If this is your first time starting a company, it may not be immediately obvious what the right business structure for you is. Different structures apply to different types of businesses and goals. Let's look at some of the most common business structures:

• Sole Proprietorship: In this type of business, you are the sole owner. You are entitled to all the profits, and you are responsible for all your company’s debts, liabilities, and losses. A sole proprietorship is a common business model for freelancers.
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• General Partnership: This one is the same as a sole proprietorship, but with two or more individuals as owners. Any partner can be held legally responsible for liabilities in this case.
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• C-Corporation: With a C-corp, the owners are separate from the business, limiting their liability. They include a group of shareholders who each own a piece of the company.
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• Limited Liability Company (LLC): An LLC is a hybrid between a sole proprietorship and a C-corp. Owners don't risk their personal assets if the business fails to meet its financial obligations. How much they've invested in the company affects how much they accrue in losses.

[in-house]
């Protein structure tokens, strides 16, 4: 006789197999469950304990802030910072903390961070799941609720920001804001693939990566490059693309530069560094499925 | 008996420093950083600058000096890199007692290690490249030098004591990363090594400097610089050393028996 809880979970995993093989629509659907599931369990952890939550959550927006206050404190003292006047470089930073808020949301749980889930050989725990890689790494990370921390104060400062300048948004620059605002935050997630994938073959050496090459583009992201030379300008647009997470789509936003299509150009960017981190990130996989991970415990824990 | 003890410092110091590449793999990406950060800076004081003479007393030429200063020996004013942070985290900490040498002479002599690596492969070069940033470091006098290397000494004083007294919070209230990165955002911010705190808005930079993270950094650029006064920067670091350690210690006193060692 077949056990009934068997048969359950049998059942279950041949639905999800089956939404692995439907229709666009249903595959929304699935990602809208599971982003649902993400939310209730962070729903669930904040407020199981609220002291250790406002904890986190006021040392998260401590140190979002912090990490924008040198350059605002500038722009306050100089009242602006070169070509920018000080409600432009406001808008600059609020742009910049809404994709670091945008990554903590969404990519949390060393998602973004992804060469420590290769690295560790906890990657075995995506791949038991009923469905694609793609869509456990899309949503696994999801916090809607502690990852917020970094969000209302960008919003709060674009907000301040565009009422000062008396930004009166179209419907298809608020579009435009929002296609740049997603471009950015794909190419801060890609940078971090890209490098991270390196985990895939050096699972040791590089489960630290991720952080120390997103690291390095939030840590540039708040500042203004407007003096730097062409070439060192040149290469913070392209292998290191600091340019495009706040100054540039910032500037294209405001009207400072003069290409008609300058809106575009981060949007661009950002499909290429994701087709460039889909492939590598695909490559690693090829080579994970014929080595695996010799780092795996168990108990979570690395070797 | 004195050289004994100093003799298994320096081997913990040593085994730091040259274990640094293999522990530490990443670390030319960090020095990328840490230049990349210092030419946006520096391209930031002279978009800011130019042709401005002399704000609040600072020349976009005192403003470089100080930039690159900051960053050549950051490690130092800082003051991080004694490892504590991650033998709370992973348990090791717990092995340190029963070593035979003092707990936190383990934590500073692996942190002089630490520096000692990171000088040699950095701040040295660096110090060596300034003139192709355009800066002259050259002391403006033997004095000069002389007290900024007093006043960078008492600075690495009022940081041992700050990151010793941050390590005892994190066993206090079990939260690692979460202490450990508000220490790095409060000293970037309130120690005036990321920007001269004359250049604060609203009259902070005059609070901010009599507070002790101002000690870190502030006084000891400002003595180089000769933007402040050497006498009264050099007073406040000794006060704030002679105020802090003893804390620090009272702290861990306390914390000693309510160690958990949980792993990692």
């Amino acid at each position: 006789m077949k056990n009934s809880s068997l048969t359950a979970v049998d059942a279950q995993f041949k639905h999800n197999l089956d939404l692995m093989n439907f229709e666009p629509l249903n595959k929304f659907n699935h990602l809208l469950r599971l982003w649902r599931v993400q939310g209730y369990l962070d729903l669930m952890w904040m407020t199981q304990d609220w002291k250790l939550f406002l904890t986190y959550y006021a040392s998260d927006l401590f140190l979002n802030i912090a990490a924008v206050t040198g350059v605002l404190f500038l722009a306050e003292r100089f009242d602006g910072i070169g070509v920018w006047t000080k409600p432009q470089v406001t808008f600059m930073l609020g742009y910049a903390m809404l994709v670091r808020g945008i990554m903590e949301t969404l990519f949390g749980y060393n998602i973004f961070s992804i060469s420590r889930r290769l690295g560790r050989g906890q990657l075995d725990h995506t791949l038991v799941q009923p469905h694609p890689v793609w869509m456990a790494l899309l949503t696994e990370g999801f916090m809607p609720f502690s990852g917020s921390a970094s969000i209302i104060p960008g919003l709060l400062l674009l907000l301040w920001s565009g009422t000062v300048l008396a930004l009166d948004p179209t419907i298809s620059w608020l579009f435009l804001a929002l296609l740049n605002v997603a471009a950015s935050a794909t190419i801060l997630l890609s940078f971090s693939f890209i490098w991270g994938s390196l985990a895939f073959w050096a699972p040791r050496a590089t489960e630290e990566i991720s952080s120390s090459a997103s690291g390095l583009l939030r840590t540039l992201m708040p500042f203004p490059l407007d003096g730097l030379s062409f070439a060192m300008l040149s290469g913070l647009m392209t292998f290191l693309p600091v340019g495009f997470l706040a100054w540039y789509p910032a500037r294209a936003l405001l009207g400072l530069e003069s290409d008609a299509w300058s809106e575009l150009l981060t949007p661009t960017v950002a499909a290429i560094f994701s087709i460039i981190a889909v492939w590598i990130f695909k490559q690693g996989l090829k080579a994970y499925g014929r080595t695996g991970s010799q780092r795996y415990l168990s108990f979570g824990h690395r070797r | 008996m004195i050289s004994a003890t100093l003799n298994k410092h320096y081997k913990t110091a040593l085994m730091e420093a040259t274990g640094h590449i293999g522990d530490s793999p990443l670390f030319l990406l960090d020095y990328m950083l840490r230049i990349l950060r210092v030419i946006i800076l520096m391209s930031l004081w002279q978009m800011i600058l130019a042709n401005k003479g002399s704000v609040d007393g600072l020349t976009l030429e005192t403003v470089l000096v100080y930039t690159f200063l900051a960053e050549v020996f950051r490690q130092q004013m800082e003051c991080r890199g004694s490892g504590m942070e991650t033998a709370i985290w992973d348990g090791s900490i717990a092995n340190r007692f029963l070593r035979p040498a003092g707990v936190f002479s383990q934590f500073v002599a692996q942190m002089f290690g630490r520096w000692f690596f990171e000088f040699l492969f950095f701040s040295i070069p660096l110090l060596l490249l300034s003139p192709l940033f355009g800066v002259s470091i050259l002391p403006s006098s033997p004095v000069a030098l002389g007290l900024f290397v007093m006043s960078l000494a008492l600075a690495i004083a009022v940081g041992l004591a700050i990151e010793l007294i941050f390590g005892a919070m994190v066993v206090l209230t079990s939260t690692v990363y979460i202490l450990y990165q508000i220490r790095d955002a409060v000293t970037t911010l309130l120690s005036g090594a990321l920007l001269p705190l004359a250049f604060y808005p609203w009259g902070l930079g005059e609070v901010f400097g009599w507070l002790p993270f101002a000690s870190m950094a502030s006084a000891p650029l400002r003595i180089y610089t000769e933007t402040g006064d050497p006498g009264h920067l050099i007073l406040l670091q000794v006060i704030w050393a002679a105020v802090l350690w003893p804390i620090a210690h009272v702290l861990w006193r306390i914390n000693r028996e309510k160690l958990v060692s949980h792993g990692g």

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• Limited Partnership (LP): A partnership in which a general partner oversees funding and investing partners. These partners can enjoy the cash flow of the partnership, but are not liable for company obligations.
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• Non-Profit Organization: An entity that does not bring in profit. Instead, it promotes a social cause and provides a benefit to the public.

It's worth noting that there are different tax laws for each of these types of companies. Plus, there are both federal laws and state ones you will need to take into account when filing your taxes.

### 6. What Are My Organization's Bylaws?

An experienced lawyer can help you figure out your company's bylaws. This process can be a tedious one, but an important one. Bylaws add structure to how you and the management staff run the business. Some of the most common items included in an organization's bylaws include:

• Rules for company meetings: How frequently should we have meetings? What laws do these meetings follow? What type of notice should employees get for these meetings?
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• Specifications for a board of directors: How many members will it have? What does the nominating committee do? If there are board vacancies, what should the business do?
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• Determining committees: Which committees should your company have? Who is the head of each committee? How is this decided?
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• Managing finances: What is the budget and how often is it revised? When does the fiscal year close? How frequently is the business audited?